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Implementing the White Paper

Initiatives to Get the Best Value for the Defence Dollar

Further development of the Defence Management and Finance Plan was undertaken in accordance with the Government's budget timetable. The 2004-14 Defence Management and Finance Plan was available by 31 October 2003 for the Senior Ministers' Review. An assessment of Defence's resourcing position formed part of the Defence Capability Review completed in November 2003 and was reflected in the published 2004-14 Defence Management and Finance Plan.

Lieutenant General David Hurley was appointed as Chief of the new Capability Development Group in December 2003. The Group's role in the capability life cycle is to define the defence capability required for future operations and to provide and assess the options for delivering that capability. This is to be achieved inter alia through the new 'two pass' implementation process, in which Defence provides independent analysis of capability development options to the Government, based on a rigorous assessment of technology, cost and schedule risks and whole-of-life costs. This new process applies to all major capital equipment proposals expected to cost more than $50m or of special significance. The new process improves the level of transparency and scrutiny of major capital equipment proposals by the Government, with a similar process established for major capital facilities projects.

The 'two pass' implementation process consists of three distinct stages and decision points for the Government: entry of projects into the Defence Capability Plan, and first pass and second pass approval.

The acquisition cycle is initiated when Defence identifies a capability gap. Defence seeks the Government's approval to address the gap by inclusion of the proposal to meet the identified gap in the Defence Capability Plan (the forward ten-year plan for capability acquisition proposals). In recognition of the inherent uncertainty at this early stage the Defence Capability Plan can be expected to be less precise about the nature, scope, cost and timing of individual projects, especially in the second-half of the decade.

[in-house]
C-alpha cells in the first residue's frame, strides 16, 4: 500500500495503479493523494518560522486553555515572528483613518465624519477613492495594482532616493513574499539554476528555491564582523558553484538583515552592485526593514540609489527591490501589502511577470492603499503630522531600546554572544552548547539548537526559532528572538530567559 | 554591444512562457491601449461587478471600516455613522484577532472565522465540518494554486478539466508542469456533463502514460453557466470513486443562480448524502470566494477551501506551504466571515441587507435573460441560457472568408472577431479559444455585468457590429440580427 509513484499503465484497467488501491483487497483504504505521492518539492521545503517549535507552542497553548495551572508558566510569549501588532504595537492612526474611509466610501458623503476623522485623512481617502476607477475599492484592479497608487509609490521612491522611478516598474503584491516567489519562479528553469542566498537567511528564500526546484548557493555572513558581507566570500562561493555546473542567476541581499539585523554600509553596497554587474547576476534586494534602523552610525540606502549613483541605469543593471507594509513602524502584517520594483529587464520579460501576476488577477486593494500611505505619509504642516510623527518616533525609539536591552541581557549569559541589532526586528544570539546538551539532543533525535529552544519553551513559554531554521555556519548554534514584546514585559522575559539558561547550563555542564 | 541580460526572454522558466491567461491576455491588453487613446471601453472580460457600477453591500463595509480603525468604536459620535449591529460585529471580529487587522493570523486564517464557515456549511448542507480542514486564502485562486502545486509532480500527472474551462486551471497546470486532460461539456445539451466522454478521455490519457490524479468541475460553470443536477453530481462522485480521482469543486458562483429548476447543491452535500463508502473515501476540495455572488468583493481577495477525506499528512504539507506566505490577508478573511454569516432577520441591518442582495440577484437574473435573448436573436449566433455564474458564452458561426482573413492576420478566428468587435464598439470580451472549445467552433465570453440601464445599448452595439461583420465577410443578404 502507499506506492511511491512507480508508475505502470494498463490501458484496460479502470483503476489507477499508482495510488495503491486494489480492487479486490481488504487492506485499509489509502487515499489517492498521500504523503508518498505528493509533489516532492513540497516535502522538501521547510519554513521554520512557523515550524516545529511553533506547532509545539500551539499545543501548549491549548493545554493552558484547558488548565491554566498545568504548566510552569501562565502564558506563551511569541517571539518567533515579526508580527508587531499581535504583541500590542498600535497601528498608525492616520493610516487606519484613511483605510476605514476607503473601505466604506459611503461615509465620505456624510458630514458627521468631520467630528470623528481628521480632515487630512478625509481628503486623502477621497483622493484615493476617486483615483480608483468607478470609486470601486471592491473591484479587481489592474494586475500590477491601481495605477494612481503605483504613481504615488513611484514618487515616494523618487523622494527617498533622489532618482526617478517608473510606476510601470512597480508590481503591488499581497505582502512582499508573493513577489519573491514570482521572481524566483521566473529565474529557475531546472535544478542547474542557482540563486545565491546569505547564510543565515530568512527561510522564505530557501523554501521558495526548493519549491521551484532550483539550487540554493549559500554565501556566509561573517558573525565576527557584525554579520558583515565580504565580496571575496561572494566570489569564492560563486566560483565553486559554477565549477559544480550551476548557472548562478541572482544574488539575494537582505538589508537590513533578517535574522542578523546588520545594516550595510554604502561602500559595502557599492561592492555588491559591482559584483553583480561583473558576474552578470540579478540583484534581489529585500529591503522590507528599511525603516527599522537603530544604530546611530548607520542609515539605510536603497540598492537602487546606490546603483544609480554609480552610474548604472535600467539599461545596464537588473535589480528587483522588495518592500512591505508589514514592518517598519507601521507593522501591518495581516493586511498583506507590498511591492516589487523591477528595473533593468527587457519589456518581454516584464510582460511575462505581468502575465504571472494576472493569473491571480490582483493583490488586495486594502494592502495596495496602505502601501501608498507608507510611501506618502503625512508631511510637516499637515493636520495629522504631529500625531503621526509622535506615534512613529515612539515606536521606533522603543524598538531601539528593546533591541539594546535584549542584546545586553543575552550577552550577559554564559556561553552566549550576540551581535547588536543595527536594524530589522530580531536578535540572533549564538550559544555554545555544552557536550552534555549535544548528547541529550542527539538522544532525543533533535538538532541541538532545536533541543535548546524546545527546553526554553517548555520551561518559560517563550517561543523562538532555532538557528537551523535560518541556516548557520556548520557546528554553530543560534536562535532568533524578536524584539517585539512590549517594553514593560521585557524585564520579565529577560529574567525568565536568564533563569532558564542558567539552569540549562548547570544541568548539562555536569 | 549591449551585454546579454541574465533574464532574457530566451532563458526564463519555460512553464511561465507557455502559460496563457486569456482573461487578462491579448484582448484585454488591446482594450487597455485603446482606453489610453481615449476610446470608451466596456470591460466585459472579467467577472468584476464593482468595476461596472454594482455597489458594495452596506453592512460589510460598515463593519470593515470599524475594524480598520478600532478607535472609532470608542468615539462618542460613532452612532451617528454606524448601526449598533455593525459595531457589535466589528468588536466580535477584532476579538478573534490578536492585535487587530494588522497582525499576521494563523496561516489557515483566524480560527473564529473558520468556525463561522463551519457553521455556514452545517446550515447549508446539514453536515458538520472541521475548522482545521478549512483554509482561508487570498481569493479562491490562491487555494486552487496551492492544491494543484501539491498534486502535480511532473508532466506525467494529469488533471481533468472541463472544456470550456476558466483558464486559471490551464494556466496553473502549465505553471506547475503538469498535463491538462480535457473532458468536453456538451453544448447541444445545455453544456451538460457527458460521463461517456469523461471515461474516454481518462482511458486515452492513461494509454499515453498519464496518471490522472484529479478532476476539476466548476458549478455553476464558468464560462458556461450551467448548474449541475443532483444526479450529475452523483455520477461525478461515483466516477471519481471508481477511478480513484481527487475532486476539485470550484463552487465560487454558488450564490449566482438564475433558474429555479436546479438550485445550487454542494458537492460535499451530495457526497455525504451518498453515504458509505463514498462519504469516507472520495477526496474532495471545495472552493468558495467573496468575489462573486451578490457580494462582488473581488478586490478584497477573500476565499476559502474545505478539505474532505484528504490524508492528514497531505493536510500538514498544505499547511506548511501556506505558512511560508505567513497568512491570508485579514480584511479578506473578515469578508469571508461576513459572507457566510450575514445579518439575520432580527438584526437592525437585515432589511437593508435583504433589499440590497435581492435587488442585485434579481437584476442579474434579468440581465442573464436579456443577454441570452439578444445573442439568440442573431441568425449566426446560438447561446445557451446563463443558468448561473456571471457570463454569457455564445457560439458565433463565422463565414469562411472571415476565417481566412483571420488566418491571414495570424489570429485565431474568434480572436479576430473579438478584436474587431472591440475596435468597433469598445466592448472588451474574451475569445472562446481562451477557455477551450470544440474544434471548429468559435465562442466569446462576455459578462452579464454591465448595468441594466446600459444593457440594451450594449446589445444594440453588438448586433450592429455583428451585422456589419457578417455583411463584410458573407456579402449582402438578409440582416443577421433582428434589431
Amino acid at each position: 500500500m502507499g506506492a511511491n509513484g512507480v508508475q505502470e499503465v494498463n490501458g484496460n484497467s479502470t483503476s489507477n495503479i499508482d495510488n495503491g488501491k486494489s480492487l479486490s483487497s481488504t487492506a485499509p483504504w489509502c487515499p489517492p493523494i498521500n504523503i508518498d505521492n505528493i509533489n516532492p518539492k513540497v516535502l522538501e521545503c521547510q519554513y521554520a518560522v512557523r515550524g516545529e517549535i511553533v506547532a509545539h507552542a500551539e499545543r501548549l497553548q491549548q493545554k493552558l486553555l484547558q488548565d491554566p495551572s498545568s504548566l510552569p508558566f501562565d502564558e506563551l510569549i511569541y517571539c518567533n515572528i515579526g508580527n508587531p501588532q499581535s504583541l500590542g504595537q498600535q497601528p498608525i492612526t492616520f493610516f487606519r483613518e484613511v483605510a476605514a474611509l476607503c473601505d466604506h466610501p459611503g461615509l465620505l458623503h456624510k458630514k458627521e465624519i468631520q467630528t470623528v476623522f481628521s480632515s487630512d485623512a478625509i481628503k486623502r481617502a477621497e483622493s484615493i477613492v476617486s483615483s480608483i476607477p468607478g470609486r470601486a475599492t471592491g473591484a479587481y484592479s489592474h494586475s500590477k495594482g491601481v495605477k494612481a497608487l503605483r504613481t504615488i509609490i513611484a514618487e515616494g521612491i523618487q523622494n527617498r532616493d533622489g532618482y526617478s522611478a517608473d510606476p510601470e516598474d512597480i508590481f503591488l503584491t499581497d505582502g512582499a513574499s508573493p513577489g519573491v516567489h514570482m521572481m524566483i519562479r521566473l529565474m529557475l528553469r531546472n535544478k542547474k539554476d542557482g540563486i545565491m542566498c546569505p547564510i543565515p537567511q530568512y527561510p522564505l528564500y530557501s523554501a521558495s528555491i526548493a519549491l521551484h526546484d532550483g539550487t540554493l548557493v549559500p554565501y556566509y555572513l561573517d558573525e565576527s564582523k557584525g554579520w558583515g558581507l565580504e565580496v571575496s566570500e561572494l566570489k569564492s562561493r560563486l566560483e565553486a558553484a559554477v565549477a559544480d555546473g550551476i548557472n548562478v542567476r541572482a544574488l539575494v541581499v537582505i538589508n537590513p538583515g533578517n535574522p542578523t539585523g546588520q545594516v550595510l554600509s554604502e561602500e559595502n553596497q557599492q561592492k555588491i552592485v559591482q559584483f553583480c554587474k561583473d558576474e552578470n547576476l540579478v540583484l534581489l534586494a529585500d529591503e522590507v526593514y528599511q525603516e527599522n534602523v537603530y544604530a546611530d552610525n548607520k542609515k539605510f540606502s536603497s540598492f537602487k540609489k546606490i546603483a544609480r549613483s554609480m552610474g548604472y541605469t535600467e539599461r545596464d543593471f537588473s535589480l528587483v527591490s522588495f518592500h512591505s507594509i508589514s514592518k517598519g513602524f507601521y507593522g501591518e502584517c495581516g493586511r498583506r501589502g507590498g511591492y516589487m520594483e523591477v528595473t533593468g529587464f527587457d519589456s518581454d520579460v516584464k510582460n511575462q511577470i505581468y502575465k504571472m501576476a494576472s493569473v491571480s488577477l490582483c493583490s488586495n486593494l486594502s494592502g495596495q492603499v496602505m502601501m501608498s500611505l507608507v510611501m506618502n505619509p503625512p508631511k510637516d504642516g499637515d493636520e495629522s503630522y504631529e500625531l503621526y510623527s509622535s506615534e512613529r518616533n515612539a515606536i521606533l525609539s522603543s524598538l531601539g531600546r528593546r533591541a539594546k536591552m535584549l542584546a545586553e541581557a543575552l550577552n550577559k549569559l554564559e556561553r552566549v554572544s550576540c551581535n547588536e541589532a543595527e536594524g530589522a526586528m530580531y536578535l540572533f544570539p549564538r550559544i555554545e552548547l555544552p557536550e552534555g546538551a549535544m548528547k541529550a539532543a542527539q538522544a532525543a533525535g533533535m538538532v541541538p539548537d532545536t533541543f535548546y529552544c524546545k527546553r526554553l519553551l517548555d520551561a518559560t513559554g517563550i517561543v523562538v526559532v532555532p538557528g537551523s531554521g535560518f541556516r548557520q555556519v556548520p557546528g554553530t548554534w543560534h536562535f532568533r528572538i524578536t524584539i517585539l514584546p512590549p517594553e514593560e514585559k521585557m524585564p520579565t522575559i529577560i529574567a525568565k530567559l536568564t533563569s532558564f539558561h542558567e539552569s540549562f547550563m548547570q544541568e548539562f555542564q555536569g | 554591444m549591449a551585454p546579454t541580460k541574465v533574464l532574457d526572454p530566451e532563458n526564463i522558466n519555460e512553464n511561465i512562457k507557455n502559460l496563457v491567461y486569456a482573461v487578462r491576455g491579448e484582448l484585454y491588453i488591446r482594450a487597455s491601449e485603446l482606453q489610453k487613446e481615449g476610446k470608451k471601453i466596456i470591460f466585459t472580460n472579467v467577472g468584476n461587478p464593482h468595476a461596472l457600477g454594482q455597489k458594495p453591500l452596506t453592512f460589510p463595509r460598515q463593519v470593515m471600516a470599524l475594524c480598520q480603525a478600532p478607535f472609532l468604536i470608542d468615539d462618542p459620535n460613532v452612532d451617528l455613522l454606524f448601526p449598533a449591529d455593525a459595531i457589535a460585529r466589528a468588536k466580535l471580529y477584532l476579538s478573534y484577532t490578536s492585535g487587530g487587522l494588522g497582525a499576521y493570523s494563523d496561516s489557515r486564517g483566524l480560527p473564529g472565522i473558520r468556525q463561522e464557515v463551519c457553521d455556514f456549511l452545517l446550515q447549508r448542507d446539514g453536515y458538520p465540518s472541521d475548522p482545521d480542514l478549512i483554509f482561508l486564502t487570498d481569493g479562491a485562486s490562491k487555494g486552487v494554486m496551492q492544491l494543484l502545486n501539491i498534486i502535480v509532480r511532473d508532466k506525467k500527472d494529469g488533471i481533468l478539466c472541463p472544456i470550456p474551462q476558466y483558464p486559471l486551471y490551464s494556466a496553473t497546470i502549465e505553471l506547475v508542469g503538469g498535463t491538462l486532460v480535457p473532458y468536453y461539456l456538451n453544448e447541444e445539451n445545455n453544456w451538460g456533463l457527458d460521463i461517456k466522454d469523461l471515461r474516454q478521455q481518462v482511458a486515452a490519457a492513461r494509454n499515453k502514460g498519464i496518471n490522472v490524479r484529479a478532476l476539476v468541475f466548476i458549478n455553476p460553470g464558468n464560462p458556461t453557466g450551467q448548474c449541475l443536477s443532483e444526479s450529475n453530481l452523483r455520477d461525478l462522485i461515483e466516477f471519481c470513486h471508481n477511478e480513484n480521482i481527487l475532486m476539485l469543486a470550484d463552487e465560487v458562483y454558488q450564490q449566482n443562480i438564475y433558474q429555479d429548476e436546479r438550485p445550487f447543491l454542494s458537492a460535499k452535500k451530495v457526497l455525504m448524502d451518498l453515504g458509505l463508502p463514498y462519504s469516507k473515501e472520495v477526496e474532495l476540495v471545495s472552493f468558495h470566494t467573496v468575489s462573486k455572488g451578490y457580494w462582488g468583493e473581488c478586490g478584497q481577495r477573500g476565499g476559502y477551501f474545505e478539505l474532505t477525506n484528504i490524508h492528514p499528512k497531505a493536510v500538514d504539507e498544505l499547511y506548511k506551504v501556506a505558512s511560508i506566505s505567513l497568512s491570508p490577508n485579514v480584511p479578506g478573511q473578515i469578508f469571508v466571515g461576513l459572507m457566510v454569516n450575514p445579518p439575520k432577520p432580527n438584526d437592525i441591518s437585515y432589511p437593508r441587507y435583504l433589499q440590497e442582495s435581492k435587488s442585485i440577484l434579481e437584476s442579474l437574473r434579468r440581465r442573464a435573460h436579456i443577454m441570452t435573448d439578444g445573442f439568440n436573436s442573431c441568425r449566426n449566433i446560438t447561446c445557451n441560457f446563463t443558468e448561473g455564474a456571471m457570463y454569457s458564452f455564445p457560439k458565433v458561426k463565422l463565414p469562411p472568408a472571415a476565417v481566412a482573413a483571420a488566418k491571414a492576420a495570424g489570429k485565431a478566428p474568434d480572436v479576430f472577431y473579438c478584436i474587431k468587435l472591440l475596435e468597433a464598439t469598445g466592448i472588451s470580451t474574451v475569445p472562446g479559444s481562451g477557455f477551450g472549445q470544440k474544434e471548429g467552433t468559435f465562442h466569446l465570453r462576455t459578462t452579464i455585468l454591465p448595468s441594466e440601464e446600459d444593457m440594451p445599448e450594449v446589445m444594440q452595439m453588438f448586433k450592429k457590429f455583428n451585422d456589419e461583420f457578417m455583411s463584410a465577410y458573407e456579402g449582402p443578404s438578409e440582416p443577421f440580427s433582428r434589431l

Once the proposal is approved by the Government and included in the Defence Capability Plan, Defence will develop a broad range of options to address the proposal for consideration as part of the first pass approval stage.

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The first pass stage involves a range of feasible solutions being presented to the Government with information for each solution on what effect might be achieved, indicative cost and schedule, risk and how the option might be further developed. The Government compares each of the options and selects a set of options to be further explored as part of the second pass or acquisition approval process, how industry should be engaged, and the funding required to undertake the detailed analysis of those options.

After first pass approval, the Government is not committed to acquiring the capability, only to the conduct of detailed studies, analysis and, possibly, funded industry studies.

The focus of the second pass stage is to subject the options previously approved by the Government at first pass to a detailed and rigorous assessment for Government approval. In most cases, the funding received after first pass will be used to obtain more robust data through studies and industry solicitation, including requests for proposal and tenders. It culminates in approval to acquire the capability solution and support, including a defined acquisition budget, schedule, level of performance, and budgeted whole-of-life cost.

The Chief of the Capability Development Group manages the proposals through the first and second pass stages in close consultation with the Defence Materiel Organisation, the Capability Managers, and industry stakeholders. Following second pass approval by the Government, the Defence Materiel Organisation - working closely with the Chief of the Capability Development Group and the Capability Managers - takes carriage of the acquisition, through-life support, and disposal aspects of the projects.

More details on the Defence Procurement Review and the six materiel acquisition reform themes can be found in Chapter Six (Reforms), and information on the establishment of the Capability Development Group is contained in Chapter Three (Group Contributions).

Efficiency Savings

Defence is meeting some of its current budgetary challenges through the implementation of improvement initiatives as part of the Program of Administrative Savings. Based on measures implemented to date, the first tranche of the savings program ($50m) was exceeded in 2003-04, with those savings in excess of targets used to fund transition costs. Further details are provided in Chapter Six (Reforms).

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